might be anticipated, therefore, we have deemed it
our duty to summom without delay a meeting of the
principal Members and Ministers of the old Govern-
ment, as it subsisted in 1794 and 1795. The >mecting
will take place to-morow at 12 o'clock, at the house
of Mr. Gysbert Carel van Hogendorp, at the Kneu-
(Signed) G.van per Duyn van MAaspan.
. G. K. van HoGenponp.
O, Reeevaer VAN Drie.
View original J. F. van HoGENpoRpe.
T. C. psp Jone.
The Leyden Courant of the 19th November, con-
tains a similar notification from the Major stating,
that he had invited certain respectable citizens, whom
he names, to assist him in preserving (he peace of
the city, during existing circumstances.
Forcign Office, November, 21. 1813.
he Baron Perponcherand Mr. James Fagel have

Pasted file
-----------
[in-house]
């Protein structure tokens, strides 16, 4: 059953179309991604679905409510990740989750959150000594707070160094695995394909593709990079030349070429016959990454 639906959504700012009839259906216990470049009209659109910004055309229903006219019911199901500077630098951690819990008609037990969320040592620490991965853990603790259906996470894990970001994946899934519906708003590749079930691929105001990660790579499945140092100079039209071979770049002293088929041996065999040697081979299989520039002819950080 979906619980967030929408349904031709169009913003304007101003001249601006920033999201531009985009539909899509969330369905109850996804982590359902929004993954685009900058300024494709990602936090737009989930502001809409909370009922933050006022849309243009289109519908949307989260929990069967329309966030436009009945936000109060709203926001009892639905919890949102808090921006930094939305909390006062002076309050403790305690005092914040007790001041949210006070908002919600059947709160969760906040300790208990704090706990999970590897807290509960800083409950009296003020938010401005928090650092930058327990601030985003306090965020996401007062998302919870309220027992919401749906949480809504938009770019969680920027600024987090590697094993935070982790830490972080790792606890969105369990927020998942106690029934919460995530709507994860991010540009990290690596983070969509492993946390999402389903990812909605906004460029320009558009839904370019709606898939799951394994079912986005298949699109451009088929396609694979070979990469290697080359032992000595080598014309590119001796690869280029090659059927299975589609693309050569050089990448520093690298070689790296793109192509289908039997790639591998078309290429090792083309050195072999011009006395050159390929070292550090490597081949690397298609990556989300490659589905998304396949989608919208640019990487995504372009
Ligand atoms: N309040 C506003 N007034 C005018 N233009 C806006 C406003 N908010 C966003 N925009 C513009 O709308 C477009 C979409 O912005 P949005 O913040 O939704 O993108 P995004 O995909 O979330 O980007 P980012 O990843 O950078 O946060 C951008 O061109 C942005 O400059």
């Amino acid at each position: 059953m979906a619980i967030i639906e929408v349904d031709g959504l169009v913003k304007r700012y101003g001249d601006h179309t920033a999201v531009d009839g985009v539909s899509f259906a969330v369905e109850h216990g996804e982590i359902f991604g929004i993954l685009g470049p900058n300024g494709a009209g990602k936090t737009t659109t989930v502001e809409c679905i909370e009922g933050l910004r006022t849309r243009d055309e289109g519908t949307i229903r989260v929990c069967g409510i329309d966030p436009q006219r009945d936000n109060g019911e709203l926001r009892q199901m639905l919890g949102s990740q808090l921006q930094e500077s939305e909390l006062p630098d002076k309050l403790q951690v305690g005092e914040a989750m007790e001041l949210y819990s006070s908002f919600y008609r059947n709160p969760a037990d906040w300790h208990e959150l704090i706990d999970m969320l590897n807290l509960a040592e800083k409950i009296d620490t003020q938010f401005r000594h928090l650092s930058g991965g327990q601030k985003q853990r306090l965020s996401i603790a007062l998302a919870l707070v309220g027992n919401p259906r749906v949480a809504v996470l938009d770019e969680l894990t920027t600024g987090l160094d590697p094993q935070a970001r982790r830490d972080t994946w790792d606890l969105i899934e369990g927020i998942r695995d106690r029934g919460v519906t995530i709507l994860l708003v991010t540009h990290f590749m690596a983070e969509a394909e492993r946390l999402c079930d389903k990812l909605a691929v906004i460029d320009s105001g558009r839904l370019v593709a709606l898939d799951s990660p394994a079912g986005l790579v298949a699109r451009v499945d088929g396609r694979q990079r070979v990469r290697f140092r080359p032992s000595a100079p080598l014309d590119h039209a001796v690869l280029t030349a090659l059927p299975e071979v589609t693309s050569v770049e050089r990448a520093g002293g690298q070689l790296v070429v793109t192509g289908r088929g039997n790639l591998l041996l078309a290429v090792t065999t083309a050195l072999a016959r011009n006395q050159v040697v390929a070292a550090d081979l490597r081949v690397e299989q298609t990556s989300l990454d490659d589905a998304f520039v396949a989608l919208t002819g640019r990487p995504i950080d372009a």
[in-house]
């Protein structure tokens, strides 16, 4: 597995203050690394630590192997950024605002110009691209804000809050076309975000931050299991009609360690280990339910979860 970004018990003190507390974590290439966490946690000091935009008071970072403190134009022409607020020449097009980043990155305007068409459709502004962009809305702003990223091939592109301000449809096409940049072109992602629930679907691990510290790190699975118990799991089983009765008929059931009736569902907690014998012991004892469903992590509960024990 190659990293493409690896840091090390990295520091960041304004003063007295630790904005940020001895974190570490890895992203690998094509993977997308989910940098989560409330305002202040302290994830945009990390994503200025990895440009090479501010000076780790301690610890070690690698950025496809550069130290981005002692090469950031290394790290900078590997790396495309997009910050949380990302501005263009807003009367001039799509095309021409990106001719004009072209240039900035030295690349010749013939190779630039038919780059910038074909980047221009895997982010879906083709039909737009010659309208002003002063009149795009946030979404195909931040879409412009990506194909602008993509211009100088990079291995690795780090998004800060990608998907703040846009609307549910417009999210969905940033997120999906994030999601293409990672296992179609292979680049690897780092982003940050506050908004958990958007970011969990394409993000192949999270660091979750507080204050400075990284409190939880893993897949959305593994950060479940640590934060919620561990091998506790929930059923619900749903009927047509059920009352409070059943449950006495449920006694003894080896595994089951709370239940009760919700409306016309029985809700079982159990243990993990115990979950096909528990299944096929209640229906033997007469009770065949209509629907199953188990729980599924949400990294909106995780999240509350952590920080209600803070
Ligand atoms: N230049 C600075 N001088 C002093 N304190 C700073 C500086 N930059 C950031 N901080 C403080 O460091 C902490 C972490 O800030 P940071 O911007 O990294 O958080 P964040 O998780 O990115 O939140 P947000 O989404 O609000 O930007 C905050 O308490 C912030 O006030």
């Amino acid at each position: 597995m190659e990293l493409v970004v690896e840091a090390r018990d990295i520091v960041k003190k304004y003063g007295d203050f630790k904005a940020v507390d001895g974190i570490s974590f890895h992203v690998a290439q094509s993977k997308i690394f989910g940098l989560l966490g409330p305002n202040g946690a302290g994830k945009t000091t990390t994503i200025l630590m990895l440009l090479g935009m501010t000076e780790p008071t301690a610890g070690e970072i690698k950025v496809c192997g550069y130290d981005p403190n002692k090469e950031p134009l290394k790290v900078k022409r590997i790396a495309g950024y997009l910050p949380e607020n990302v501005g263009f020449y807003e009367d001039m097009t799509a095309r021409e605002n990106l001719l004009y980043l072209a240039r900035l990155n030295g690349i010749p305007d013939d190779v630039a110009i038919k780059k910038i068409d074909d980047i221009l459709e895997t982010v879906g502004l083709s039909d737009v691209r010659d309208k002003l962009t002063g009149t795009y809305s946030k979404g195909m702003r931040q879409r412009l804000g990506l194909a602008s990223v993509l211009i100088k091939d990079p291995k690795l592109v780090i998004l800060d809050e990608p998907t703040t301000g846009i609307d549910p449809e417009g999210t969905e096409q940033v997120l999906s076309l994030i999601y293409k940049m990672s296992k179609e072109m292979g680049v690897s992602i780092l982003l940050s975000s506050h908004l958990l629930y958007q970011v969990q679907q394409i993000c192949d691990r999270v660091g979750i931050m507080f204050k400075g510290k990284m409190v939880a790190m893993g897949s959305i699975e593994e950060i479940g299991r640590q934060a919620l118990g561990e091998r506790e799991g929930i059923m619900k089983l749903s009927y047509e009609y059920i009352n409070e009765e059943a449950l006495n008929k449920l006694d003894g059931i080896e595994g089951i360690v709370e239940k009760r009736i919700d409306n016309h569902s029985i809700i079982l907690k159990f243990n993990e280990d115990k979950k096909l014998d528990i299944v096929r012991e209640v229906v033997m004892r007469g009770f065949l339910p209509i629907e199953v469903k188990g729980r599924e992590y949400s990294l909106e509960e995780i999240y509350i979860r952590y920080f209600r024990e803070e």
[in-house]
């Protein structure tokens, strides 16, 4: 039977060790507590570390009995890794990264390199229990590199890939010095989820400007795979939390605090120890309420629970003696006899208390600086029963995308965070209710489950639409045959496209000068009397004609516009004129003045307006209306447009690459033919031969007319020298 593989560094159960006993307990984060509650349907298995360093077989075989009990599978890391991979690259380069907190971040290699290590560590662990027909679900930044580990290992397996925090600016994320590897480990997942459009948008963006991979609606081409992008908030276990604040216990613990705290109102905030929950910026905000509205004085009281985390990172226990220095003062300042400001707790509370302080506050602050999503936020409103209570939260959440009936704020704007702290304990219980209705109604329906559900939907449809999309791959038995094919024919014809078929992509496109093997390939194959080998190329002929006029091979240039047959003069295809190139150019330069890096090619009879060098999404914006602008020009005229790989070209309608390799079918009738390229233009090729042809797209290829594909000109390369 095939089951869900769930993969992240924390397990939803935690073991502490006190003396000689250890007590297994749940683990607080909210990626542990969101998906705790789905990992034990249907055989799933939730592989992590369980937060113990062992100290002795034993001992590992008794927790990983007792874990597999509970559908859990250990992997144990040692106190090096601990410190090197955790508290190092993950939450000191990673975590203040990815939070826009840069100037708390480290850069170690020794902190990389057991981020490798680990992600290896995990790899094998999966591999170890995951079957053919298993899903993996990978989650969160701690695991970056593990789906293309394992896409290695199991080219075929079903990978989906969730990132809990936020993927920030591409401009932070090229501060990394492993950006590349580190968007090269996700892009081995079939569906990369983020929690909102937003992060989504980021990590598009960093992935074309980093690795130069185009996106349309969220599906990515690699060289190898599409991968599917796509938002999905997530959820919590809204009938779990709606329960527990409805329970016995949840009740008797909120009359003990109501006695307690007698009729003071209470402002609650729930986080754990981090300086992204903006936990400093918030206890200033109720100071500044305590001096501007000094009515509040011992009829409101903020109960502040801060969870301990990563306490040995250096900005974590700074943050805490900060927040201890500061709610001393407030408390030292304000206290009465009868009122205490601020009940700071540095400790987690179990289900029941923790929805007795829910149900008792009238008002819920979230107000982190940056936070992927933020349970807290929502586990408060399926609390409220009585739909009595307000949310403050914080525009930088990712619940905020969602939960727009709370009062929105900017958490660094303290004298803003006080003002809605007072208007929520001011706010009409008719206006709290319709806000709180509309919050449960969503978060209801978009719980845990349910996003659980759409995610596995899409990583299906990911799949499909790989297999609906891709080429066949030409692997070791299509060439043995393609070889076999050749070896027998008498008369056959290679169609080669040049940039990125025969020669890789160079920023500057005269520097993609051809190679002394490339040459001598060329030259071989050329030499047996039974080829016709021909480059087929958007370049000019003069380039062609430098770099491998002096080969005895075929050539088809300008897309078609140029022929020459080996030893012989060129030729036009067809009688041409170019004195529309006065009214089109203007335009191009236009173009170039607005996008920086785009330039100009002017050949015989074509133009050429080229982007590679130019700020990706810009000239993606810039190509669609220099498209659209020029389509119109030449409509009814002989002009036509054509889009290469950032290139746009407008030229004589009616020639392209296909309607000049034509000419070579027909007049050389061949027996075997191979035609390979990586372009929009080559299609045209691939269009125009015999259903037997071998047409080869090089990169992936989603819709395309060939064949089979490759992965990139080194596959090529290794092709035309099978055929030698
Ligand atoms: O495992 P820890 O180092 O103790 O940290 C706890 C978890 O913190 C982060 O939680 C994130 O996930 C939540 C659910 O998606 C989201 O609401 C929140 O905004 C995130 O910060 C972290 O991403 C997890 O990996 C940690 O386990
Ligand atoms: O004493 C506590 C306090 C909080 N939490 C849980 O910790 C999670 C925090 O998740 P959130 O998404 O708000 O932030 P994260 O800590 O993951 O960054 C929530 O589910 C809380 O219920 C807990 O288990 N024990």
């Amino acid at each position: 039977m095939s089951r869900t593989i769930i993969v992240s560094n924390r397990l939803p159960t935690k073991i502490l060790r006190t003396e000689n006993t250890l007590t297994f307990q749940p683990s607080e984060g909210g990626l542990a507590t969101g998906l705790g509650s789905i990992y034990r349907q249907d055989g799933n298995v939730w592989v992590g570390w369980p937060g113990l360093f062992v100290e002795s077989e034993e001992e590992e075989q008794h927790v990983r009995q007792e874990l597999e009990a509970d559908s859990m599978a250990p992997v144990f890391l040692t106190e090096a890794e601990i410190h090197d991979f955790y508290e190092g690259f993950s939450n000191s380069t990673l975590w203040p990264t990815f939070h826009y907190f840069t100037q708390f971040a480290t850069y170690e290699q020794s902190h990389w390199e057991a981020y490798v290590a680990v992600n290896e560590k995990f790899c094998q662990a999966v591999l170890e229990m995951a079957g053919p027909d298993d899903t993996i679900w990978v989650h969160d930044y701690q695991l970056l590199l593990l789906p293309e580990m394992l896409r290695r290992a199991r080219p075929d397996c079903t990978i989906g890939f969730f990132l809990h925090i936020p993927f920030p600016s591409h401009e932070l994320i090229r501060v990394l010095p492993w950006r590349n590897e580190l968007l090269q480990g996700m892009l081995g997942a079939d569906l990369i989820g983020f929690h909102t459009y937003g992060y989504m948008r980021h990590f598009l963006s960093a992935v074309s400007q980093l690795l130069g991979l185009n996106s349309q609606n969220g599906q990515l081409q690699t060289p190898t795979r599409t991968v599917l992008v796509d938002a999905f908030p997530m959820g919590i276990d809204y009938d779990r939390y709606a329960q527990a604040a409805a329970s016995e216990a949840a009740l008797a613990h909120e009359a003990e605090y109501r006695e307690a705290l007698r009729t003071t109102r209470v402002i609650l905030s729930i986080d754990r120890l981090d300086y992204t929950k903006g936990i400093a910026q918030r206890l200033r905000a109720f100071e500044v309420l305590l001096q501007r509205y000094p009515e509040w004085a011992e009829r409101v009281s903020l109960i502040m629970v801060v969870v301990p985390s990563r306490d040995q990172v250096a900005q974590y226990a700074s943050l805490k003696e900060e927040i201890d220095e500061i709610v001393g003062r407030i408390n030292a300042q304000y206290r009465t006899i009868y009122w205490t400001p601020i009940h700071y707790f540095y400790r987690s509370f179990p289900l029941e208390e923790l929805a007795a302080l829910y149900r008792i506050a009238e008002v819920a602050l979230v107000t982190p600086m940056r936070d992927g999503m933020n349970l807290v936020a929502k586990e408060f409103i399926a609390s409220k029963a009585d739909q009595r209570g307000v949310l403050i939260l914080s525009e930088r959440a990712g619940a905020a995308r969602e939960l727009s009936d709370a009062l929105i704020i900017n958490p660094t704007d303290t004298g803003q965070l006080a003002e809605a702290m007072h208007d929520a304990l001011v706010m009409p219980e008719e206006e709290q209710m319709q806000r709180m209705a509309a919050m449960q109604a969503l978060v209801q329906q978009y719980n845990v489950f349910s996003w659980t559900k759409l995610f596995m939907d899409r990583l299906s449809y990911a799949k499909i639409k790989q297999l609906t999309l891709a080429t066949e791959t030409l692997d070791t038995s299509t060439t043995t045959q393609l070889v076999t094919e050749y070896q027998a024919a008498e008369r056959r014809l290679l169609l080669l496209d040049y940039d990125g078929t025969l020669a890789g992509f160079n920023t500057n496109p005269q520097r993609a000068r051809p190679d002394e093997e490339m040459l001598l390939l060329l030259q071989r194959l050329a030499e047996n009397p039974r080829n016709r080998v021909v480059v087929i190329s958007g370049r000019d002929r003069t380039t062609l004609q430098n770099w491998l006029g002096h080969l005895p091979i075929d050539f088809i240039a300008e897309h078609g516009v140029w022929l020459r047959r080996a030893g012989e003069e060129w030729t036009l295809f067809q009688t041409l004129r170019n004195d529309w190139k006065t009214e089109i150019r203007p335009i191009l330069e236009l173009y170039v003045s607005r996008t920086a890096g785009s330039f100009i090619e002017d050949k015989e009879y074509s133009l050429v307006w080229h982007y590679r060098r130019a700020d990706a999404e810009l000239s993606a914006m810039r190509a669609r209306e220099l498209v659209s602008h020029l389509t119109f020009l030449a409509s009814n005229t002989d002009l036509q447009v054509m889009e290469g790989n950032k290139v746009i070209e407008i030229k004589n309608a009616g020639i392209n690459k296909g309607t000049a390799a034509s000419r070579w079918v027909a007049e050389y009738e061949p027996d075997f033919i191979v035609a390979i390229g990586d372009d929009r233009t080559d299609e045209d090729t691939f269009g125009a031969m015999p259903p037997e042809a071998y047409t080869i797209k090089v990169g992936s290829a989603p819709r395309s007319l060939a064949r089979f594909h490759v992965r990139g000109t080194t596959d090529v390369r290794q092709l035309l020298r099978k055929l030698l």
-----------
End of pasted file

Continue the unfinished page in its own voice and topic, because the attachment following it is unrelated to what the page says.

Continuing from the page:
arrived this day from Hfolland, deputed by the Pros
visional Government, which has been established in
that country, to inform his Itoyal Highness the Prince
Regent and his Serene Highness the Prince of Orange,
that a Counter-revolution broke out in part of the
United Provinces on Monday last, the 15th instant,
when the people of Amsterdam rose in a body, pro-
claiming the [louse of Orange with the old cry of
Orange boven, and universally putting up the Orange
colours. —This example was immediately followed
by the other towns of the Provinces of Holland and
Utrecht, as Haarlem, Leyden, Utrecht, the Hague,
Rotterdam, &c.
The French Authorities were dismissed, and a
temporary Government established and proclaimed,
in the name of the Prince of Oranec, and until his
Serene Highne’s arrival, composed of the most res-
pectable Members of (he old Government, and chiefly
of those not employed under the French.
Amsterdam, Nov. 16.—The events of last night
have shewn the necessity of appointing, without de-